Thailand follows the first-to-file rule. To obtain protection of a mark in Thailand, a registration must be obtained from the Department of Intellectual Property (DIP) initiated by filing an application with the Trademark Office.
Nevertheless, the “owner” of an unregistered mark or senior user is not without recourse. It cannot sue before the Thai courts to prevent the junior user from using the identical or confusingly similar trademark, but an opposition or cancellation action is available and may prevent third parties from otherwise registering an identical or confusingly similar trade mark.
During the publication period or any time after registration, the senior user or unregistered trade mark owner may file an opposition or cancellation action against the registration of an identical or similar mark based on the ground that it has a better title to the mark. Bad faith on the part of the junior user may also be alleged. Simultaneous to filing the opposition, it is strongly recommended that the senior unregistered user also file an application with the Trademark Office.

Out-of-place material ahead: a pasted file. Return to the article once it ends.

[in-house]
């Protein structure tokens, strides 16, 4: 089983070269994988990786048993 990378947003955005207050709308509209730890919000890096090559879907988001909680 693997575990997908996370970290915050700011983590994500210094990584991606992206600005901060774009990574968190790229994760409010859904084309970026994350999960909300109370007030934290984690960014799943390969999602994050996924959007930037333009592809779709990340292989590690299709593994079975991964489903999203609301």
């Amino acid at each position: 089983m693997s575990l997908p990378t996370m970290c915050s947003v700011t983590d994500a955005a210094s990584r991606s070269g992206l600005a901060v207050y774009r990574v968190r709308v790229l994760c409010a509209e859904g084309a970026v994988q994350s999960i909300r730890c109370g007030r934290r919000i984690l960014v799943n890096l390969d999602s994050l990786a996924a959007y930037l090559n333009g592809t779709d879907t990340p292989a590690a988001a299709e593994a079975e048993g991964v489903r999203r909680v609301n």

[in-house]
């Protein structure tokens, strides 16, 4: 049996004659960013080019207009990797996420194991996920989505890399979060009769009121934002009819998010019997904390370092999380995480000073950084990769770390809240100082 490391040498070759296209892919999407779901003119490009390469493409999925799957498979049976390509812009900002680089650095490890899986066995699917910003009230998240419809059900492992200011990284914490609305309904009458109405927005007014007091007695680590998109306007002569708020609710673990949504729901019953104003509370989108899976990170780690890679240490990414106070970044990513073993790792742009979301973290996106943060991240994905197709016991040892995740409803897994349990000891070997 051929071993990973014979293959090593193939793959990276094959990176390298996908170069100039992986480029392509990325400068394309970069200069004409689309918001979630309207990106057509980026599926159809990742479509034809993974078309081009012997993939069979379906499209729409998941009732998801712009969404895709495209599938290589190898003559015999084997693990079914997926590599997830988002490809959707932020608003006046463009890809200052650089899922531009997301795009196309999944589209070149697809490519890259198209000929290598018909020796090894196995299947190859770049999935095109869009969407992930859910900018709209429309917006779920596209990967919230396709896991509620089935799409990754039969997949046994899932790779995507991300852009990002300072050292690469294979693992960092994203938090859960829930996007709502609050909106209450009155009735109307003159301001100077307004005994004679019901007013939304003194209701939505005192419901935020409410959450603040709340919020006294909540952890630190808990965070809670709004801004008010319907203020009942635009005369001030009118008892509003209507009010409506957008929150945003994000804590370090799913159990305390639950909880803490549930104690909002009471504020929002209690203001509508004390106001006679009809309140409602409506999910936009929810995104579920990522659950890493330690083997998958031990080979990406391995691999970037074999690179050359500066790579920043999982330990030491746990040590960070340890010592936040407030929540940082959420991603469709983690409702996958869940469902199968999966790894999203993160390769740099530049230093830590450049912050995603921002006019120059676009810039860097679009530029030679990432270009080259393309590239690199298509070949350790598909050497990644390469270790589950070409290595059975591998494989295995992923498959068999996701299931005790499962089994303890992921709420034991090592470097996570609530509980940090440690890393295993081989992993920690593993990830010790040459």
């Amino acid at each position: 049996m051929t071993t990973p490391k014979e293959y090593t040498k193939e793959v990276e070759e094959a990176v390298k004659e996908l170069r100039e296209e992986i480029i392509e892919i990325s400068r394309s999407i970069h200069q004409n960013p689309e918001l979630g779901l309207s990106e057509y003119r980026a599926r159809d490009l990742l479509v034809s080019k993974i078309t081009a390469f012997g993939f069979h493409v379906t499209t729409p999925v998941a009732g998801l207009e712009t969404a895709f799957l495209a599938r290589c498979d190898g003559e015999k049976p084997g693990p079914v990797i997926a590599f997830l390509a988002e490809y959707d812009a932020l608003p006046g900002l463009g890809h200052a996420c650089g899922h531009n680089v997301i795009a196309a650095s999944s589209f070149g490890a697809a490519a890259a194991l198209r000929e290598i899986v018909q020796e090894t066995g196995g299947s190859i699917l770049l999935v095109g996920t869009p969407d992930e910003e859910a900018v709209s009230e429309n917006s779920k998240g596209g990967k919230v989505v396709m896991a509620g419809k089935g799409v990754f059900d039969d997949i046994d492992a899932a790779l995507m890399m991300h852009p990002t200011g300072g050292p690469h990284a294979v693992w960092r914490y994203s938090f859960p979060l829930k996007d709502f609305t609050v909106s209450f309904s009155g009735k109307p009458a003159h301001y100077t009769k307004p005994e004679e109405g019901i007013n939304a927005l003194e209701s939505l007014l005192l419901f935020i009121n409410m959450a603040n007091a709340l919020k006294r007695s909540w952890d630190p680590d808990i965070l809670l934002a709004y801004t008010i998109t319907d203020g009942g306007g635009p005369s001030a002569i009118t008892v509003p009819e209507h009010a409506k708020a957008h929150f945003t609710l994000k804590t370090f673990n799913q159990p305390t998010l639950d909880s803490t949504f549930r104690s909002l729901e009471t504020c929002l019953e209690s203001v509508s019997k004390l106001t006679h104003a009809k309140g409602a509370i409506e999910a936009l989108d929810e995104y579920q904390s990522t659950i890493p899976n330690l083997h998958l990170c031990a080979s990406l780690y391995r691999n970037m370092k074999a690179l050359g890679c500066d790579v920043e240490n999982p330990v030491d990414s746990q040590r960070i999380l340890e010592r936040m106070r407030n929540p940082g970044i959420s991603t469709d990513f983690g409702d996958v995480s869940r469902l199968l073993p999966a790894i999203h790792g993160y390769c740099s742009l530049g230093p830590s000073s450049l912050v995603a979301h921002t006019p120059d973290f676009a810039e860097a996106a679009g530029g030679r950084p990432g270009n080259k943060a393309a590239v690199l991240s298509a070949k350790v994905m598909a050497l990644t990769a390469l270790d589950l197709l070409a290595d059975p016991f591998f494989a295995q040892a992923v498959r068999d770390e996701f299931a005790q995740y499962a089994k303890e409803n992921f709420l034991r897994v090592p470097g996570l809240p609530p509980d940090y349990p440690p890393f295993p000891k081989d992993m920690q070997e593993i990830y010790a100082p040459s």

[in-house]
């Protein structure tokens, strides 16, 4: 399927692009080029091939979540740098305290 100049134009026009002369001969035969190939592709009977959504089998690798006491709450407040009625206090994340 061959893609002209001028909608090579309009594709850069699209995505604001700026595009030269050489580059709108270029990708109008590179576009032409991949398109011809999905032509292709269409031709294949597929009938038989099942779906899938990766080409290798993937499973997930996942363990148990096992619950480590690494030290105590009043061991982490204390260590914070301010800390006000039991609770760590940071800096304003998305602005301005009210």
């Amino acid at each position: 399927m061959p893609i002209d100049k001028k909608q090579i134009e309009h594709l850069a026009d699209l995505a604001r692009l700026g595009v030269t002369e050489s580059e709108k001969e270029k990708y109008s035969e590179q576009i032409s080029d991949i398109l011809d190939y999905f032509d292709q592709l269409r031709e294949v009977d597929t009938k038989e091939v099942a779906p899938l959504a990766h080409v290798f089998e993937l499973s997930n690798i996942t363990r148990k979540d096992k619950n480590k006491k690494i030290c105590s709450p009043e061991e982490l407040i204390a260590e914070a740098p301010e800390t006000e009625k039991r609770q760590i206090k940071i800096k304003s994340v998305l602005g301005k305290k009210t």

To support its claim that the senior unregistered user has a better right, it is important to emphasize the prior use of the mark in Thailand and elsewhere. Evidence may include photocopies of all registration certificates outside Thailand. In addition, the senior user needs to show long-time consistent use of the mark, such as samples of advertising materials, marketing materials, product brochures and sales information dating prior to the filing date of the junior user.
In the case of The Wellcome Foundation Co. Ltd. v. Dairy Management., the court ruled that the person who can prove prior use to the trade mark has a better right to register the mark, especially when it has been registered and known in other countries and there is evident bad faith on the part of the party who uses the same. The similarity of the trade mark might then lead to confusion of the public as to the real origin of the goods.